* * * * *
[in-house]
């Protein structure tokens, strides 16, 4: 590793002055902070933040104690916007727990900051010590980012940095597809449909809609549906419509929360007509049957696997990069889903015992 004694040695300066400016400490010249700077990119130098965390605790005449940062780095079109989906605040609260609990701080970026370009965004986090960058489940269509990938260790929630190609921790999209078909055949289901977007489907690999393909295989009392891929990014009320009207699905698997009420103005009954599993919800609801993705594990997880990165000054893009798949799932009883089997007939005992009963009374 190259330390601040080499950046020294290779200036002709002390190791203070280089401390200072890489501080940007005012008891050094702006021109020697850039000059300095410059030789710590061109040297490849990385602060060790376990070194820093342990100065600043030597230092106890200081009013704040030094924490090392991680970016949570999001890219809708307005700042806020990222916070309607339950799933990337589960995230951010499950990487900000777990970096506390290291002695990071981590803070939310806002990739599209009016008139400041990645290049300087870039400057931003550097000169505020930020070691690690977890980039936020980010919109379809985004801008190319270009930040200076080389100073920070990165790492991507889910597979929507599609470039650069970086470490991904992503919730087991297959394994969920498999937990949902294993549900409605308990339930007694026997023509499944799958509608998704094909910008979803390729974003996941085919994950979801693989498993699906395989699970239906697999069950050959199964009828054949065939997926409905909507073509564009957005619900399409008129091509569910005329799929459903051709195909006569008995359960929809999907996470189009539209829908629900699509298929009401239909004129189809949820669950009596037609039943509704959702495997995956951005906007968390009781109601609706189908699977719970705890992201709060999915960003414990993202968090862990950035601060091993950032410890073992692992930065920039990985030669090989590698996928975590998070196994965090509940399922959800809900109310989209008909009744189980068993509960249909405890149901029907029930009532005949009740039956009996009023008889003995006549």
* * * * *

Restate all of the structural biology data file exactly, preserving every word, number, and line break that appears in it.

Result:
[in-house]
């Protein structure tokens, strides 16, 4: 590793002055902070933040104690916007727990900051010590980012940095597809449909809609549906419509929360007509049957696997990069889903015992 004694040695300066400016400490010249700077990119130098965390605790005449940062780095079109989906605040609260609990701080970026370009965004986090960058489940269509990938260790929630190609921790999209078909055949289901977007489907690999393909295989009392891929990014009320009207699905698997009420103005009954599993919800609801993705594990997880990165000054893009798949799932009883089997007939005992009963009374 190259330390601040080499950046020294290779200036002709002390190791203070280089401390200072890489501080940007005012008891050094702006021109020697850039000059300095410059030789710590061109040297490849990385602060060790376990070194820093342990100065600043030597230092106890200081009013704040030094924490090392991680970016949570999001890219809708307005700042806020990222916070309607339950799933990337589960995230951010499950990487900000777990970096506390290291002695990071981590803070939310806002990739599209009016008139400041990645290049300087870039400057931003550097000169505020930020070691690690977890980039936020980010919109379809985004801008190319270009930040200076080389100073920070990165790492991507889910597979929507599609470039650069970086470490991904992503919730087991297959394994969920498999937990949902294993549900409605308990339930007694026997023509499944799958509608998704094909910008979803390729974003996941085919994950979801693989498993699906395989699970239906697999069950050959199964009828054949065939997926409905909507073509564009957005619900399409008129091509569910005329799929459903051709195909006569008995359960929809999907996470189009539209829908629900699509298929009401239909004129189809949820669950009596037609039943509704959702495997995956951005906007968390009781109601609706189908699977719970705890992201709060999915960003414990993202968090862990950035601060091993950032410890073992692992930065920039990985030669090989590698996928975590998070196994965090509940399922959800809900109310989209008909009744189980068993509960249909405890149901029907029930009532005949009740039956009996009023008889003995006549």